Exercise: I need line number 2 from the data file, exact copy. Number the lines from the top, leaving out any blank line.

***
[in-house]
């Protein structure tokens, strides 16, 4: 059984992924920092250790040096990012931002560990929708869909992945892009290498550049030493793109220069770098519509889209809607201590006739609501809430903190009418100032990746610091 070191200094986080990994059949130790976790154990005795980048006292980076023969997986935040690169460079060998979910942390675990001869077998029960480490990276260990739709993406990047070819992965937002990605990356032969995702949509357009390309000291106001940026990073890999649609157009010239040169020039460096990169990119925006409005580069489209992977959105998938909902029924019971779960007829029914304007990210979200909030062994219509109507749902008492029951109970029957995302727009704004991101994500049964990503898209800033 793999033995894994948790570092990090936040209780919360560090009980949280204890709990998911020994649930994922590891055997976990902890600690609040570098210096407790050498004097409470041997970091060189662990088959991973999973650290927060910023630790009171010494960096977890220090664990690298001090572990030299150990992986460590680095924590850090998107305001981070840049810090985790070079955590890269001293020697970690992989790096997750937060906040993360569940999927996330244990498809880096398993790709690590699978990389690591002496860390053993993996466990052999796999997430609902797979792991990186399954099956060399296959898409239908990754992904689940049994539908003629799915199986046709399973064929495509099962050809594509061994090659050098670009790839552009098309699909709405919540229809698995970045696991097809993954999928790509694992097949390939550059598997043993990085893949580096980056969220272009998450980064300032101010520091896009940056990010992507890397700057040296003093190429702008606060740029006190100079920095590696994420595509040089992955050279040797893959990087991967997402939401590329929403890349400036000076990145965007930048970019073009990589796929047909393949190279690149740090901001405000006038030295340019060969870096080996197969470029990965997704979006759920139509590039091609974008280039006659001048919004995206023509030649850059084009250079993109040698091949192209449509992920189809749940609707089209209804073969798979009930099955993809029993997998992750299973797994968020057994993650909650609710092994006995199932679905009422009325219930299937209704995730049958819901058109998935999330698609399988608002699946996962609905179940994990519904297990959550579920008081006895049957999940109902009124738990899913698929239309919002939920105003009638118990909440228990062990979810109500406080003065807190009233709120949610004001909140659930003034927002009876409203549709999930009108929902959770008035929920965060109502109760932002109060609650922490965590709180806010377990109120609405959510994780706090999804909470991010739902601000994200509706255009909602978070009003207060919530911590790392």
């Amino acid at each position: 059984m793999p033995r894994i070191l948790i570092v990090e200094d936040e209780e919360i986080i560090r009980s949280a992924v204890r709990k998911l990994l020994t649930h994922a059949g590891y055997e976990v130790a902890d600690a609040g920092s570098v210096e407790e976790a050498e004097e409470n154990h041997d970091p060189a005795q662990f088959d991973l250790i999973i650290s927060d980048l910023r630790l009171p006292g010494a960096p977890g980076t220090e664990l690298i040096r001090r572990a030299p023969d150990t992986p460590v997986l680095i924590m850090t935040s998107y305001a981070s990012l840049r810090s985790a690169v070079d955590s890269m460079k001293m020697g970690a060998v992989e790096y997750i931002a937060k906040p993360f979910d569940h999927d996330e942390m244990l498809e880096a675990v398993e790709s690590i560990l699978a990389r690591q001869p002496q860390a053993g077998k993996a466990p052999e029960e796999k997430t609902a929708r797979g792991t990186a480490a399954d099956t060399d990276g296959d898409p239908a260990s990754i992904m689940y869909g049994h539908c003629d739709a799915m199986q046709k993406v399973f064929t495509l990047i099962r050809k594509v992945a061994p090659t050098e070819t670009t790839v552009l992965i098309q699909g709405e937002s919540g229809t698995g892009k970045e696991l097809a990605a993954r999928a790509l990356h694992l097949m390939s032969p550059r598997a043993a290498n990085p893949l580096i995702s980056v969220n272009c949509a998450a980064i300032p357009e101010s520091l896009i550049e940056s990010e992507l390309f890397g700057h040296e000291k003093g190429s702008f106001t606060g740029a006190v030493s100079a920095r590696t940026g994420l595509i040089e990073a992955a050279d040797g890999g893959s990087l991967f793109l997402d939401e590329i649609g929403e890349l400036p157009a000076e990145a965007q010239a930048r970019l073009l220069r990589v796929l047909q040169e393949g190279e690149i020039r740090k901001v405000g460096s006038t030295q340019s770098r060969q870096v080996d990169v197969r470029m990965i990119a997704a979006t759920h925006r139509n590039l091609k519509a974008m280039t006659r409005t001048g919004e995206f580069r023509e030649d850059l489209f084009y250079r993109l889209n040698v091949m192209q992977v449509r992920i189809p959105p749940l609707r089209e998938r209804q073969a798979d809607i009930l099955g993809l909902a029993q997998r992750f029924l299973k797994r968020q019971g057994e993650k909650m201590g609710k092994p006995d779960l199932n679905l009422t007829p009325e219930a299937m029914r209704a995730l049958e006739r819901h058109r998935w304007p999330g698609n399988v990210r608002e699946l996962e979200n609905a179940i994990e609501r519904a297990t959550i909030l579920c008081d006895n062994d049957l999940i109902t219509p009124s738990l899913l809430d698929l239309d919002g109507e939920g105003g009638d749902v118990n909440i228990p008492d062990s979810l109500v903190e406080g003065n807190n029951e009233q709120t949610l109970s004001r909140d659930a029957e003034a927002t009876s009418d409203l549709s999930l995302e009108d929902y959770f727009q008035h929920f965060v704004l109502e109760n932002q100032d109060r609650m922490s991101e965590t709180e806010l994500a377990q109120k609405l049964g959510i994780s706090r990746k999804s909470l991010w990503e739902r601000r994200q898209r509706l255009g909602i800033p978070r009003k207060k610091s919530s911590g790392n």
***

């Protein structure tokens, strides 16, 4: 059984992924920092250790040096990012931002560990929708869909992945892009290498550049030493793109220069770098519509889209809607201590006739609501809430903190009418100032990746610091 070191200094986080990994059949130790976790154990005795980048006292980076023969997986935040690169460079060998979910942390675990001869077998029960480490990276260990739709993406990047070819992965937002990605990356032969995702949509357009390309000291106001940026990073890999649609157009010239040169020039460096990169990119925006409005580069489209992977959105998938909902029924019971779960007829029914304007990210979200909030062994219509109507749902008492029951109970029957995302727009704004991101994500049964990503898209800033 793999033995894994948790570092990090936040209780919360560090009980949280204890709990998911020994649930994922590891055997976990902890600690609040570098210096407790050498004097409470041997970091060189662990088959991973999973650290927060910023630790009171010494960096977890220090664990690298001090572990030299150990992986460590680095924590850090998107305001981070840049810090985790070079955590890269001293020697970690992989790096997750937060906040993360569940999927996330244990498809880096398993790709690590699978990389690591002496860390053993993996466990052999796999997430609902797979792991990186399954099956060399296959898409239908990754992904689940049994539908003629799915199986046709399973064929495509099962050809594509061994090659050098670009790839552009098309699909709405919540229809698995970045696991097809993954999928790509694992097949390939550059598997043993990085893949580096980056969220272009998450980064300032101010520091896009940056990010992507890397700057040296003093190429702008606060740029006190100079920095590696994420595509040089992955050279040797893959990087991967997402939401590329929403890349400036000076990145965007930048970019073009990589796929047909393949190279690149740090901001405000006038030295340019060969870096080996197969470029990965997704979006759920139509590039091609974008280039006659001048919004995206023509030649850059084009250079993109040698091949192209449509992920189809749940609707089209209804073969798979009930099955993809029993997998992750299973797994968020057994993650909650609710092994006995199932679905009422009325219930299937209704995730049958819901058109998935999330698609399988608002699946996962609905179940994990519904297990959550579920008081006895049957999940109902009124738990899913698929239309919002939920105003009638118990909440228990062990979810109500406080003065807190009233709120949610004001909140659930003034927002009876409203549709999930009108929902959770008035929920965060109502109760932002109060609650922490965590709180806010377990109120609405959510994780706090999804909470991010739902601000994200509706255009909602978070009003207060919530911590790392």